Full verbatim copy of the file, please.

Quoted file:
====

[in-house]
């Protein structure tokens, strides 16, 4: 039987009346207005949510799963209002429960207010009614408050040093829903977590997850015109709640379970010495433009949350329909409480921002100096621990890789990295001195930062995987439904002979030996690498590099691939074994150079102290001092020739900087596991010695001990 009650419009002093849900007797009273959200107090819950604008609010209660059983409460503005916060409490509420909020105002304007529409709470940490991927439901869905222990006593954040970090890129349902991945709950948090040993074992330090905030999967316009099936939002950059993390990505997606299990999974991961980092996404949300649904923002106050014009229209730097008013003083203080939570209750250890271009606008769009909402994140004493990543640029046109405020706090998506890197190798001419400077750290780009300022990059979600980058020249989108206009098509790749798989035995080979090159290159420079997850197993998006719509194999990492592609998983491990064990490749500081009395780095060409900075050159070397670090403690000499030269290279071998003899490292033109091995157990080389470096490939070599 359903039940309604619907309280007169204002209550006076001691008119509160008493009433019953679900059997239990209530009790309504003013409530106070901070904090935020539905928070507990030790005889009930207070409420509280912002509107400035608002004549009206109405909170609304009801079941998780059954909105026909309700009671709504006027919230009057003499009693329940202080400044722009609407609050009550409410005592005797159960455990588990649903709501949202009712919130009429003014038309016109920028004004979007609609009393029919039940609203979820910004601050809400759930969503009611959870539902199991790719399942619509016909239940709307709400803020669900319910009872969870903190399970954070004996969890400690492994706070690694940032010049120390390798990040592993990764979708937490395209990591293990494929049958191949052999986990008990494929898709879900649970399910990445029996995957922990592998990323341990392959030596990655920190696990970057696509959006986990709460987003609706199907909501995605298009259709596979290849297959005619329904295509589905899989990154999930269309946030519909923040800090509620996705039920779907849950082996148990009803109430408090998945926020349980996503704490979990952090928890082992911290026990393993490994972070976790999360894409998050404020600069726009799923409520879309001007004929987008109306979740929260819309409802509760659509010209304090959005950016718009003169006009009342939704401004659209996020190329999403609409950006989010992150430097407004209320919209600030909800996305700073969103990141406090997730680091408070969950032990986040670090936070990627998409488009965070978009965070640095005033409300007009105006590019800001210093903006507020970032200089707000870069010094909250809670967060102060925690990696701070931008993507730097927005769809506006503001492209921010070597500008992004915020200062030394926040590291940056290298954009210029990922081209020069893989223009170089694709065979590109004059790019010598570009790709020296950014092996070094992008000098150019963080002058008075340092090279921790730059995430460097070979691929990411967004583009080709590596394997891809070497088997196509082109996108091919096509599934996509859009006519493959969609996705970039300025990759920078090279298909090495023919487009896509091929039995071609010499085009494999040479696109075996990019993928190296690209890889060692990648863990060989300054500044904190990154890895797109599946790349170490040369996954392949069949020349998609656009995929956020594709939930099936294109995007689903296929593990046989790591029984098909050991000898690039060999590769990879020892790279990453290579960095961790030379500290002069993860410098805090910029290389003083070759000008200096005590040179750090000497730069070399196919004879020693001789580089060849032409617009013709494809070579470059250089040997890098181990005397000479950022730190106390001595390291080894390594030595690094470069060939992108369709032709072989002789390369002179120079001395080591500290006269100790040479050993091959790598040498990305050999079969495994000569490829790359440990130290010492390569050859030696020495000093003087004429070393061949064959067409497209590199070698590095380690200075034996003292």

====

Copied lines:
[in-house]
């Protein structure tokens, strides 16, 4: 039987009346207005949510799963209002429960207010009614408050040093829903977590997850015109709640379970010495433009949350329909409480921002100096621990890789990295001195930062995987439904002979030996690498590099691939074994150079102290001092020739900087596991010695001990 009650419009002093849900007797009273959200107090819950604008609010209660059983409460503005916060409490509420909020105002304007529409709470940490991927439901869905222990006593954040970090890129349902991945709950948090040993074992330090905030999967316009099936939002950059993390990505997606299990999974991961980092996404949300649904923002106050014009229209730097008013003083203080939570209750250890271009606008769009909402994140004493990543640029046109405020706090998506890197190798001419400077750290780009300022990059979600980058020249989108206009098509790749798989035995080979090159290159420079997850197993998006719509194999990492592609998983491990064990490749500081009395780095060409900075050159070397670090403690000499030269290279071998003899490292033109091995157990080389470096490939070599 359903039940309604619907309280007169204002209550006076001691008119509160008493009433019953679900059997239990209530009790309504003013409530106070901070904090935020539905928070507990030790005889009930207070409420509280912002509107400035608002004549009206109405909170609304009801079941998780059954909105026909309700009671709504006027919230009057003499009693329940202080400044722009609407609050009550409410005592005797159960455990588990649903709501949202009712919130009429003014038309016109920028004004979007609609009393029919039940609203979820910004601050809400759930969503009611959870539902199991790719399942619509016909239940709307709400803020669900319910009872969870903190399970954070004996969890400690492994706070690694940032010049120390390798990040592993990764979708937490395209990591293990494929049958191949052999986990008990494929898709879900649970399910990445029996995957922990592998990323341990392959030596990655920190696990970057696509959006986990709460987003609706199907909501995605298009259709596979290849297959005619329904295509589905899989990154999930269309946030519909923040800090509620996705039920779907849950082996148990009803109430408090998945926020349980996503704490979990952090928890082992911290026990393993490994972070976790999360894409998050404020600069726009799923409520879309001007004929987008109306979740929260819309409802509760659509010209304090959005950016718009003169006009009342939704401004659209996020190329999403609409950006989010992150430097407004209320919209600030909800996305700073969103990141406090997730680091408070969950032990986040670090936070990627998409488009965070978009965070640095005033409300007009105006590019800001210093903006507020970032200089707000870069010094909250809670967060102060925690990696701070931008993507730097927005769809506006503001492209921010070597500008992004915020200062030394926040590291940056290298954009210029990922081209020069893989223009170089694709065979590109004059790019010598570009790709020296950014092996070094992008000098150019963080002058008075340092090279921790730059995430460097070979691929990411967004583009080709590596394997891809070497088997196509082109996108091919096509599934996509859009006519493959969609996705970039300025990759920078090279298909090495023919487009896509091929039995071609010499085009494999040479696109075996990019993928190296690209890889060692990648863990060989300054500044904190990154890895797109599946790349170490040369996954392949069949020349998609656009995929956020594709939930099936294109995007689903296929593990046989790591029984098909050991000898690039060999590769990879020892790279990453290579960095961790030379500290002069993860410098805090910029290389003083070759000008200096005590040179750090000497730069070399196919004879020693001789580089060849032409617009013709494809070579470059250089040997890098181990005397000479950022730190106390001595390291080894390594030595690094470069060939992108369709032709072989002789390369002179120079001395080591500290006269100790040479050993091959790598040498990305050999079969495994000569490829790359440990130290010492390569050859030696020495000093003087004429070393061949064959067409497209590199070698590095380690200075034996003292």